You’ll have heard it said. “If it didn’t exist, they’d need to invent it.”
There are ideas and products – maybe God, if you’re a high-minded type like Voltaire – that so readily meet an obvious need it’s hard to imagine their absence.
Soccer's Fifa World Cup is probably one of them: a concept robust enough to withstand corruption and dilution, uniting fans of the world’s most popular sport and providing a competitive apex. If it didn’t exist, at this point, Fifa might not either.
But if there wasn’t a World Cup in, say, men’s tennis, would you have to invent it?
It’s a slightly disingenuous question. Men’s tennis has an international team competition, the Davis Cup, that is among the oldest in organised sport. The women’s version, the Fed Cup, has been played since 1963; the Hopman Cup was launched for mixed doubles in 1989. That’s not to mention the Laver Cup, a two-team set-piece rendered last year in the image of golf’s Ryder Cup.
But there is a pronounced recent movement towards something more World Cup-like, particularly in the men’s game. Earlier this year the International Tennis Federation (ITF) unveiled plans to move away from the home-and-away format that has sustained the Davis Cup since antiquity and introduce a full finals tournament at the end of each year. Propped up by a 25-year, US$3 billion partnership with the Kosmos investment group – which is backed by Rakuten chief Hiroshi Mikitani and founded by World Cup-winning soccer player Gerard Piqué – it will culminate from 2019 in a week-long event with prize money of US$20 million.
World Cup-winning soccer player Gerard Piqué's Kosmos investment group is funding a Davis Cup revamp
That “game-changer” of a proposition now has company. The ATP, which administers the men’s tour, confirmed plans this week to relaunch its World Team Cup, previously played from 1978 to 2012. The new competition will arrive in 2020, with 24 national teams playing for prize money of US$15 million. It will be held each January with the support of Tennis Australia.
Not one global team tournament, then, but two, a couple of months apart, with the potential to cause a serious rift within the leadership of a sport with a busy calendar. The question is, if they don’t exist, do they need to be invented?
Tennis has its bulletproof competition brands – the four Grand Slams, and perhaps a handful of key tour events. None is more celebrated than the tournament taking place right now, overshadowed as a media event only by that other World Cup. If The Championships at Wimbledon didn’t exist, would you need to invent it? Who knows? But you’d be hard pressed to come up with it – a competition played at a private club in a plush London suburb on a surface barely used by elite or even casual players, where spectators are polite, competitors wear plain white and backgrounds must be purple and green.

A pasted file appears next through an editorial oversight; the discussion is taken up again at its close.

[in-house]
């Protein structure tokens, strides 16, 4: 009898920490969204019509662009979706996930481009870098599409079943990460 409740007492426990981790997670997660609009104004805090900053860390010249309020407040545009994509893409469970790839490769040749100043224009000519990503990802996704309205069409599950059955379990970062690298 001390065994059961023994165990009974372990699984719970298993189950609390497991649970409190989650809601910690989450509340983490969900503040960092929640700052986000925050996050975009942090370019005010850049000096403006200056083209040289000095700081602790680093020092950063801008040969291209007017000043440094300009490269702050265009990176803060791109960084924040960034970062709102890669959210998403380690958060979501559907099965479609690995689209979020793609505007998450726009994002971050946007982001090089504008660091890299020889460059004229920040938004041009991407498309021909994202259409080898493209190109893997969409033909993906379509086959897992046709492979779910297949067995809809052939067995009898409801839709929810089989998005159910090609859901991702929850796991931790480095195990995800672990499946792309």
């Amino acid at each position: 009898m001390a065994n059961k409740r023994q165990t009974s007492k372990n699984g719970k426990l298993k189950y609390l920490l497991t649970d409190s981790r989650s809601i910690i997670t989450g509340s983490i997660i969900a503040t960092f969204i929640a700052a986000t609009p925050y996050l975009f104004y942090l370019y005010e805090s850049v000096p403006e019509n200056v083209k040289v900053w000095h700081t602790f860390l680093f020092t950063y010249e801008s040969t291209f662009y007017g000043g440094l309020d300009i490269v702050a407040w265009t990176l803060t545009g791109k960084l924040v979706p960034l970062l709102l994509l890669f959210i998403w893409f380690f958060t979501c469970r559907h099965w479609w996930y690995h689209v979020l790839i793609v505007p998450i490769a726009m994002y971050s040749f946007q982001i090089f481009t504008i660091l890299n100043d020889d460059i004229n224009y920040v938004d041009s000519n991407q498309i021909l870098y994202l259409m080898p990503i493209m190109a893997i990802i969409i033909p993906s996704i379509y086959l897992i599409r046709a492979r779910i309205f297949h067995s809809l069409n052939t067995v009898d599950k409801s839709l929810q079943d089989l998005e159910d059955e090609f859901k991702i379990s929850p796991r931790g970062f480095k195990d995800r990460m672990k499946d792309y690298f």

And yet Wimbledon is a commercial powerhouse, this week snapping up its 14th blue-chip sponsor in American Express. It has forged its every anachronism into an unmistakable and endearing identity. It runs enviable broadcast and digital operations, and knows just how closely to cling to tradition and when to embrace the new.
None of this is news to anyone in tennis and both the ITF and ATP will still find arguments in favour of their new tournaments. The ITF is a global governing body that rarely has an excuse to get the world’s best in one place under its banner. The Davis Cup in its current guise is a title every top player wants to win but can rarely commit to throughout a calendar year; its drama and focus are parcelled out unevenly, too.
The original ATP World Team Cup was abandoned in 2012
The ATP, which made such a success of its revamped season-ending ATP Finals, has its own reasons for taking a meaningful stab at a World Cup format. One, straightforwardly enough, is having more to sell: more IP, more commercial inventory, more broadcast rights. But deepening interest in the men’s game brings a range of attendant benefits.
Anyone who’s caught a glimpse of a sports bulletin on the nightly news will know that men’s tennis has been dominated for years now by a glittering elite of all-time great talent. That has been enough to magnetise fans during the later stages of big tournaments but a handful of top players can’t hold together the whole structure on their own.
Problems can fester beneath. Tennis produces some of the richest athletes in all sport but you don’t have to go far below the top tier to find players struggling to break even. Where there is need, there is opportunity – and not always for the right people. Plenty of those jobbing tourists are vulnerable to the attentions of fixers.
Meanwhile, the brilliant hegemony of those ageing superstars can make them bigger in the eyes of some casual fans than the tournaments in which they compete – no issue if they win; problematic if they don’t. The ATP is well aware of this. Last year it inaugurated the ATP Next Gen Finals in Milan to incubate new ideas and showcase young prospects.
Beginning the year with a global team event, with its hook of national interest, could build on those efforts to give greater competitive exposure to emerging talents and those further down the rankings.
So these events may well have a compelling purpose, while consolidating interest in a way that would appeal to broadcasters and sponsors. Yet quite apart from the threat the ATP and ITF tournaments will pose to each other, and the historical challenges for team events in a sport based on individual contests, credibility cannot be willed into being. Prize money and savvy promotion can help but players have their own ideas about what is worth winning, and fans follow their lead.
Both bodies will know that until it becomes self-evident, there will be those who ask just why these tournaments were invented.